Tyger Tyger burning bright,

In the forests of the night:

What immortal hand or eye,

Dare frame thy fearful symmetry?

 

William Blake (1757-1827) was a visionary English poet, painter, and printmaker. Considered mad by his contemporaries because of his eccentric views, he enjoyed little literary success during his lifetime. He left school aged ten and was educated at home by his mother, who allowed him to read the subjects that most appealed to him. He was greatly influenced by the Bible which in turn influenced much of his work. His early love of drawing saw him apprenticed to an engraver, a profession he took up after his apprenticeship ended.

Written sometime between 1790 and 1792, Blake's The Tyger is one of the most famous of English poems much loved by children and adults alike. The poem asks questions about what sort of creator would come up with something as fearful as a tiger. It questions if the same person who created the Lamb could also have created something as terrifying as a tiger. Despite posing many questions, the poet does not attempt to provide answers, though he leads us to the inescapable conclusion that he who made the Lamb made the tiger, too.

The poem is composed of six stanzas of four lines each, and each stanza has two rhyming couplets (AABB) except for the first and last stanzas which don't have rhyming last lines. Some of the lines have seven syllables while others have eight. The insistent beat of the three stressed and three unstressed syllables (OoOoOoOo) in the fourth stanza brings to mind the steady hammer blows of the blacksmith forging the fearsome tiger in the blazing furnace of creation.

There is much debate today about the pronunciation of the words eye and symmetry and whether in Blake's time they rhymed or not. Is it possible that the eccentric Blake deliberately chose to use the word symmetry because it did not rhyme with eye, much as he chose to use the archaic spelling of tyger for tiger? Or perhaps the vowel sounds in eye and symmetry were closer in the 18th century than today, though we also see the words skies and eyes in a rhyming couplet in the second stanza. This suggests that skies, eyes, and symmetry, all rhymed back then if rhyming had been the poet's intent.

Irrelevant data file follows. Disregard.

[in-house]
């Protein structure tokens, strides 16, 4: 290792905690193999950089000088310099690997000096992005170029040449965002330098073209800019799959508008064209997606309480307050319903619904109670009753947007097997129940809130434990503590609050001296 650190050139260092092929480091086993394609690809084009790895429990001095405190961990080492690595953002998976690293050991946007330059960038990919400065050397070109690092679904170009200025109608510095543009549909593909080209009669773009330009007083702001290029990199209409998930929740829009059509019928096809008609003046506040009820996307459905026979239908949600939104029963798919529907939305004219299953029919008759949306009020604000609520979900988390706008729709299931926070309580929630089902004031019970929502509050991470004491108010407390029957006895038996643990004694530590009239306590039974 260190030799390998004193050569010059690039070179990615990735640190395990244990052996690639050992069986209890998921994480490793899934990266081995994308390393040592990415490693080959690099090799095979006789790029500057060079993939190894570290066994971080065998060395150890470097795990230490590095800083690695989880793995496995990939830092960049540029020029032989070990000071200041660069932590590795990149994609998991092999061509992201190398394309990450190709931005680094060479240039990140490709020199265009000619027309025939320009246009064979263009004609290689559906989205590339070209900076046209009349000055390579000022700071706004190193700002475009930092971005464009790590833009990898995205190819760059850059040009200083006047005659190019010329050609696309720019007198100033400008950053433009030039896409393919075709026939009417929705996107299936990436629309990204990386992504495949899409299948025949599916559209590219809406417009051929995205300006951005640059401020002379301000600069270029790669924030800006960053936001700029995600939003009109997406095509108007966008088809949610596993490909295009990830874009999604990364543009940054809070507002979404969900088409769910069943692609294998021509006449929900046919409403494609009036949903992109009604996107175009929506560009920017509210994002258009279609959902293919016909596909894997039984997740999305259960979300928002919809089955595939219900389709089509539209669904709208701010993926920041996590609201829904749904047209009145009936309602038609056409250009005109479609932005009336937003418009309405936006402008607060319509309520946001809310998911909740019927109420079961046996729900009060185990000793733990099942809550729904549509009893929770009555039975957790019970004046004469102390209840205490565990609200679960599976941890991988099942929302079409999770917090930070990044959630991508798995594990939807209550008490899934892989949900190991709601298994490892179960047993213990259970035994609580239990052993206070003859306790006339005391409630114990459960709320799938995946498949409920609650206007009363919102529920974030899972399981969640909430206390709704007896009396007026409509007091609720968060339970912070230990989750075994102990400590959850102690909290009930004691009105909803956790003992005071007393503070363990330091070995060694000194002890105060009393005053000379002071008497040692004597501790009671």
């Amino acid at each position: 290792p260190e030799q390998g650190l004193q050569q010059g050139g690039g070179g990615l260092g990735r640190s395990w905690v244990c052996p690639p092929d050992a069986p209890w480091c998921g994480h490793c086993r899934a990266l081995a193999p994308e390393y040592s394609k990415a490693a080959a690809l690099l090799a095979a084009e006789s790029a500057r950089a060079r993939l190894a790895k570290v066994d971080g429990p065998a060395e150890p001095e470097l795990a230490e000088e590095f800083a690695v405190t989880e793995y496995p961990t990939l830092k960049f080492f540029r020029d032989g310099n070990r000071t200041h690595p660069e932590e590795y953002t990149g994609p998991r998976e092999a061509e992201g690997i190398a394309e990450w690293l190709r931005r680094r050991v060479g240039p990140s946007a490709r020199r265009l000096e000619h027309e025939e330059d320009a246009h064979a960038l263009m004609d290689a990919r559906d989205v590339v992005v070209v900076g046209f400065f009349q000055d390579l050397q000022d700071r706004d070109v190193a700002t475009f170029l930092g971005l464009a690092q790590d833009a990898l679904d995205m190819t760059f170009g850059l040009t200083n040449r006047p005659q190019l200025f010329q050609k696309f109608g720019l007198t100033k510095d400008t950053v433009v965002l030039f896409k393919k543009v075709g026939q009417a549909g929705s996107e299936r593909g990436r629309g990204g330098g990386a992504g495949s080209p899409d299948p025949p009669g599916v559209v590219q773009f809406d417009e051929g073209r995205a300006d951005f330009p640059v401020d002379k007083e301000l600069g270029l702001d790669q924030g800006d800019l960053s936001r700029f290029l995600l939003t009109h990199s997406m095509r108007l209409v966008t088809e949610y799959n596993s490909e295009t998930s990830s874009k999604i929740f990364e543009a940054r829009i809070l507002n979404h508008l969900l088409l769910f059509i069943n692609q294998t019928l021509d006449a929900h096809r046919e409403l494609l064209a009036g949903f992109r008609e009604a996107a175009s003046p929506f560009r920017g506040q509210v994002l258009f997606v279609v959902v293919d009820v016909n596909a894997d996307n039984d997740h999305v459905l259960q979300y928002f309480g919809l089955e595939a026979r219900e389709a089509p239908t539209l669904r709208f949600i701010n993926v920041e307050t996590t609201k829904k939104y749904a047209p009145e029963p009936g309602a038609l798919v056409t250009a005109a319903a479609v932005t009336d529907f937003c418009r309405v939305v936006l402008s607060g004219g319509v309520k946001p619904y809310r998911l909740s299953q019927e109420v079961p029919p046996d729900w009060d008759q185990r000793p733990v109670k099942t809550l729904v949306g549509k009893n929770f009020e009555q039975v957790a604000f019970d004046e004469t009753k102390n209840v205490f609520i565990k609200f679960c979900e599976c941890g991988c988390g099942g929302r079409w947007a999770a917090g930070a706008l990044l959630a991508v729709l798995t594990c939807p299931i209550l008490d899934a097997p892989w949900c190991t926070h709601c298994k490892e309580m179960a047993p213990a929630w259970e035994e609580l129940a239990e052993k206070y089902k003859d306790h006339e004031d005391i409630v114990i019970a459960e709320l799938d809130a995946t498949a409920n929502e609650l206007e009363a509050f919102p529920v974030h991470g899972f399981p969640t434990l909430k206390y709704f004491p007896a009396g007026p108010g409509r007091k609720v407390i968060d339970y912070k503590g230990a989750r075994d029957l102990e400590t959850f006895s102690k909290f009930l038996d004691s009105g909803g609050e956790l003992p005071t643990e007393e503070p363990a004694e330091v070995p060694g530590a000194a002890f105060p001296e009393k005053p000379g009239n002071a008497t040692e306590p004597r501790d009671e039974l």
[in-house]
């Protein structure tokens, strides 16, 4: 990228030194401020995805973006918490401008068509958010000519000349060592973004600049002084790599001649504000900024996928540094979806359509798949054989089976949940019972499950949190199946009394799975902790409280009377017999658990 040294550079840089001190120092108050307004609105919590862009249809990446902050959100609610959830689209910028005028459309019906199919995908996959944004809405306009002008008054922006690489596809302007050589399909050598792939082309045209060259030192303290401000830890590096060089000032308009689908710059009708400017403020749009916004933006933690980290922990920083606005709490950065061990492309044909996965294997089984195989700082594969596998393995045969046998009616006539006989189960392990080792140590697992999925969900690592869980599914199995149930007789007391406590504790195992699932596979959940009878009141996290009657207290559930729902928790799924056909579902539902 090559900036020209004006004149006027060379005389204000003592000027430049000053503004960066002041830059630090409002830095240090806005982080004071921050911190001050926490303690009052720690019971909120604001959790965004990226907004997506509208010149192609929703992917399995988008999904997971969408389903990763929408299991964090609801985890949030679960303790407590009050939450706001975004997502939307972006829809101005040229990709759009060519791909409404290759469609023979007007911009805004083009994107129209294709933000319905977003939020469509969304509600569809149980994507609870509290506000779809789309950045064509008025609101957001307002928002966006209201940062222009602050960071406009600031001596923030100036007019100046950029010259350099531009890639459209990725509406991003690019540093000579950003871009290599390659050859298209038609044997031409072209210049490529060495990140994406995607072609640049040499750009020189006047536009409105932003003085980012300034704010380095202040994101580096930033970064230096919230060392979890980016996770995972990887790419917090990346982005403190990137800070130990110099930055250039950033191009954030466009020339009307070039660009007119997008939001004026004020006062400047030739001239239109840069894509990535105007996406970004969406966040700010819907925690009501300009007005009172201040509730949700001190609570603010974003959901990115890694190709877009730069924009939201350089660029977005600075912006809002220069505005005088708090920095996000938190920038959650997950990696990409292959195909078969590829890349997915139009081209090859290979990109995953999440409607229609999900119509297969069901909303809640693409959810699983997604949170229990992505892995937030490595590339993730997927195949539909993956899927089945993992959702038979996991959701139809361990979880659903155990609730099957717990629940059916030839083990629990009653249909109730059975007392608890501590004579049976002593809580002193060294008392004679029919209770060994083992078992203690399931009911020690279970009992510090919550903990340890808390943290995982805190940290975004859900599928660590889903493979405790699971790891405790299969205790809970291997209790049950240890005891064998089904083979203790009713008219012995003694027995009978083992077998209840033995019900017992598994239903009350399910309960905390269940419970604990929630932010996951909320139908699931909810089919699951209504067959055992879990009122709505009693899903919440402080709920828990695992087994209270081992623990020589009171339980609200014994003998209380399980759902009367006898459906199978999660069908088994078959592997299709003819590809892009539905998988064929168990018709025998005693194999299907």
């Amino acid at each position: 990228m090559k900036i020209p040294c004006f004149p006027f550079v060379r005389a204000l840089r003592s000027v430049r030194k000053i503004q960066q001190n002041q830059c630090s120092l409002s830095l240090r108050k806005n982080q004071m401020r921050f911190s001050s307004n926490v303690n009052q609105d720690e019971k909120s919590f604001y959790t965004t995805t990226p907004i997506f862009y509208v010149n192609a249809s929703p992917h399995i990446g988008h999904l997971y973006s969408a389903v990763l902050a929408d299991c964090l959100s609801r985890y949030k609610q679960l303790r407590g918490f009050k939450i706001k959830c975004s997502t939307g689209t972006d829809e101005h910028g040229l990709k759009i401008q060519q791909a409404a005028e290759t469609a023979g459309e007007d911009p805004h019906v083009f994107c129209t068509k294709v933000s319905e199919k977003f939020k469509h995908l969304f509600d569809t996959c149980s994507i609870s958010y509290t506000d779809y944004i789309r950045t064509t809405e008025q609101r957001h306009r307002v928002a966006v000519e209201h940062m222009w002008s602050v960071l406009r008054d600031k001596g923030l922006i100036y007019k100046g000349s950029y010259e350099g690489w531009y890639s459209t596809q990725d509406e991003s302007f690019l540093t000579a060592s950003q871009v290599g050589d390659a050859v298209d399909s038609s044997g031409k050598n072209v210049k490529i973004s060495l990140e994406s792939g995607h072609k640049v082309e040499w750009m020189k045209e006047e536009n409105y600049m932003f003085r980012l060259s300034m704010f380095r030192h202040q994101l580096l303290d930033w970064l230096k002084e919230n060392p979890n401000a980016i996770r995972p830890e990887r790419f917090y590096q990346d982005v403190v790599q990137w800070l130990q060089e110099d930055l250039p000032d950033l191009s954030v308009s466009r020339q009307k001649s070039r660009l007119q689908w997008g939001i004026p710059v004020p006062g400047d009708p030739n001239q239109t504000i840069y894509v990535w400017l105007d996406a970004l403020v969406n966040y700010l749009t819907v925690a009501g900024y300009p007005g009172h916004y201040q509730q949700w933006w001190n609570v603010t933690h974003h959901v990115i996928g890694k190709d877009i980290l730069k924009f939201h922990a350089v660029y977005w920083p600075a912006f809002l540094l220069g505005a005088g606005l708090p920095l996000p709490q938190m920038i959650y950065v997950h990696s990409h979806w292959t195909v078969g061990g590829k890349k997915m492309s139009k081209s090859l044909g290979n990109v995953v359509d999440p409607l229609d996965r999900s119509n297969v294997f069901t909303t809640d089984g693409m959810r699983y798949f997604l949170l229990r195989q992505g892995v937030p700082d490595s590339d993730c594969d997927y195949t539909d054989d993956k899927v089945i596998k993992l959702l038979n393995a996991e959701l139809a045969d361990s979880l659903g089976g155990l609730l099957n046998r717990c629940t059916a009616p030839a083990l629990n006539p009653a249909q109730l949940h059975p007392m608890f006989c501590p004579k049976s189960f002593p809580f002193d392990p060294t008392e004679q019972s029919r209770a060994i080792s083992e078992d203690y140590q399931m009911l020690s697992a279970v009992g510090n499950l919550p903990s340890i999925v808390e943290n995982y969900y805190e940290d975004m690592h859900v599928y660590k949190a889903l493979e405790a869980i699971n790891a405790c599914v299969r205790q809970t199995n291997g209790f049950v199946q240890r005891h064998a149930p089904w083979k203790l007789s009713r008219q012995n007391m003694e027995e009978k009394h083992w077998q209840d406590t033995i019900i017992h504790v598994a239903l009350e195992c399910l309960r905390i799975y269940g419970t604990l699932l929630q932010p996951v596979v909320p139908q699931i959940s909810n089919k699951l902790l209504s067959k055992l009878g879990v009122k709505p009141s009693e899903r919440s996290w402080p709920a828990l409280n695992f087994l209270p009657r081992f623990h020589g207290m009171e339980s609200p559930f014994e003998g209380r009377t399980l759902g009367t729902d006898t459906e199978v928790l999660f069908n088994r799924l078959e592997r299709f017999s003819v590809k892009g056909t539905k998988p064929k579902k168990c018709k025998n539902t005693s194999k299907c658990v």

Popular Poetry

There are many poems that are recognised, if not known, by many people, and which have become cultural icons. Far from being dead or irrelevant, poetry still maintains the capacity to strike deep at the heart of what it means to be English. These poems are as English as cathedrals and castles, Maypoles and Morris dancers and should be read and enjoyed by all English speakers and by those who aspire to understand more of what it means to be English.

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Sonnet 18

The most famous and well-known of Shakespeare's 154 sonnets is undoubtedly Sonnet 18 which begins, Shall I compare thee to a summer's day? This lesson looks at the pronunciation of the sonnet as well as providing a modern English translation of the sonnet to make it easier to understand. The lesson also looks at some of the old, obsolete language of Shakespeare, in particular the thee, thy, thou which appear in this sonnet. There is a full British English IPA phonetic transcript of the sonnet, too, to help students improve their knowledge and use of the 44 IPA symbols in British English.

Categories: Poetry | Pronunciation | Vocabulary | IPA Symbols | Literature | Listenings


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The Example

A poem from the Welsh poet, W.H. Davies (1871-1940) to help you with your pronunciation and the rhythm of English through British English IPA transcripts. There is a full British English IPA phonetic transcript of the poem, too, to help students improve their knowledge and use of the 44 IPA symbols in British English, and some biographical information about the poet.

Categories: Poetry | IPA Symbols | Pronunciation | Vocabulary | Literature | Listenings


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The Owl and the Pussy-Cat

This nonsense poem, The Owl and the Pussy-Cat, by Edward Lear, is much loved by children and adults alike because of its rhythm and nonsensical story. It was written for the three-year-old daughter of a friend and published in 1871 in the book Nonsense Songs, Stories, Botany, and Alphabets. Enjoy the poem and learn some new vocabulary while improving your pronunciation skills.

Categories: Poetry | IPA Symbols | Pronunciation | Vocabulary | Literature | Listenings